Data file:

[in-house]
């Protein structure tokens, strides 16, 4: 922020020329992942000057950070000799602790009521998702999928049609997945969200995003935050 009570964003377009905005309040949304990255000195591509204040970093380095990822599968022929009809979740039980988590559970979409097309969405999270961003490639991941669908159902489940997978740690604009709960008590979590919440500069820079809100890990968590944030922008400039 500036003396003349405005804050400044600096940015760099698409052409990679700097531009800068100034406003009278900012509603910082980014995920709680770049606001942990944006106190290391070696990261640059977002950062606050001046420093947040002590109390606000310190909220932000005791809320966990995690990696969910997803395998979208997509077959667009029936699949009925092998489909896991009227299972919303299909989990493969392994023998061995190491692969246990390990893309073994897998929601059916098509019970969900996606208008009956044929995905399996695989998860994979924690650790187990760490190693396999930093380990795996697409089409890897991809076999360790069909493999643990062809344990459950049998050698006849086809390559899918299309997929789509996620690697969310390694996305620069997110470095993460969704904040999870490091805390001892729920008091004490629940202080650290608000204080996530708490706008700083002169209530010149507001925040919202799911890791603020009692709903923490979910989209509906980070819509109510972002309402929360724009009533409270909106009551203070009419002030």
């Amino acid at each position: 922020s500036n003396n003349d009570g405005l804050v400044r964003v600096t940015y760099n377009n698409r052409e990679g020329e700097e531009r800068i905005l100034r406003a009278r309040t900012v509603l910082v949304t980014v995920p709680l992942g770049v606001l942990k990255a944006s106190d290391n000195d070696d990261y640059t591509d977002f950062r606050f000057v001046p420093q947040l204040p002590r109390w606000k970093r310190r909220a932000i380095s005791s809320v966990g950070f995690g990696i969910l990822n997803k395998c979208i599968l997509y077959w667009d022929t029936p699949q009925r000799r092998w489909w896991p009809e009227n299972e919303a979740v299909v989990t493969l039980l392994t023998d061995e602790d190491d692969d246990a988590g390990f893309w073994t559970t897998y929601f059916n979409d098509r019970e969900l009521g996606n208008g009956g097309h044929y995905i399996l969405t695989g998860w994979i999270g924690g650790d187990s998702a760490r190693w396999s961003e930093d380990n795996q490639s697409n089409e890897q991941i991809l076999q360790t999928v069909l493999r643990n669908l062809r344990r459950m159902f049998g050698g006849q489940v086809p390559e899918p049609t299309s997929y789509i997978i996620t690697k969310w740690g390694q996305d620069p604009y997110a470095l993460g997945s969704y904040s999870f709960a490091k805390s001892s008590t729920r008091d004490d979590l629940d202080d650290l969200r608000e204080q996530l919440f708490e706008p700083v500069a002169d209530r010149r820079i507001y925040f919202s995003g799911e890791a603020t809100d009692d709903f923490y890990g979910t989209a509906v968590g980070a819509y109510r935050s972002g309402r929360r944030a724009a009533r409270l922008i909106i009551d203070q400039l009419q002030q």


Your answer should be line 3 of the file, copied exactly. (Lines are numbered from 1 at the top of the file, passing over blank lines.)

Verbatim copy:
């Amino acid at each position: 922020s500036n003396n003349d009570g405005l804050v400044r964003v600096t940015y760099n377009n698409r052409e990679g020329e700097e531009r800068i905005l100034r406003a009278r309040t900012v509603l910082v949304t980014v995920p709680l992942g770049v606001l942990k990255a944006s106190d290391n000195d070696d990261y640059t591509d977002f950062r606050f000057v001046p420093q947040l204040p002590r109390w606000k970093r310190r909220a932000i380095s005791s809320v966990g950070f995690g990696i969910l990822n997803k395998c979208i599968l997509y077959w667009d022929t029936p699949q009925r000799r092998w489909w896991p009809e009227n299972e919303a979740v299909v989990t493969l039980l392994t023998d061995e602790d190491d692969d246990a988590g390990f893309w073994t559970t897998y929601f059916n979409d098509r019970e969900l009521g996606n208008g009956g097309h044929y995905i399996l969405t695989g998860w994979i999270g924690g650790d187990s998702a760490r190693w396999s961003e930093d380990n795996q490639s697409n089409e890897q991941i991809l076999q360790t999928v069909l493999r643990n669908l062809r344990r459950m159902f049998g050698g006849q489940v086809p390559e899918p049609t299309s997929y789509i997978i996620t690697k969310w740690g390694q996305d620069p604009y997110a470095l993460g997945s969704y904040s999870f709960a490091k805390s001892s008590t729920r008091d004490d979590l629940d202080d650290l969200r608000e204080q996530l919440f708490e706008p700083v500069a002169d209530r010149r820079i507001y925040f919202s995003g799911e890791a603020t809100d009692d709903f923490y890990g979910t989209a509906v968590g980070a819509y109510r935050s972002g309402r929360r944030a724009a009533r409270l922008i909106i009551d203070q400039l009419q002030q």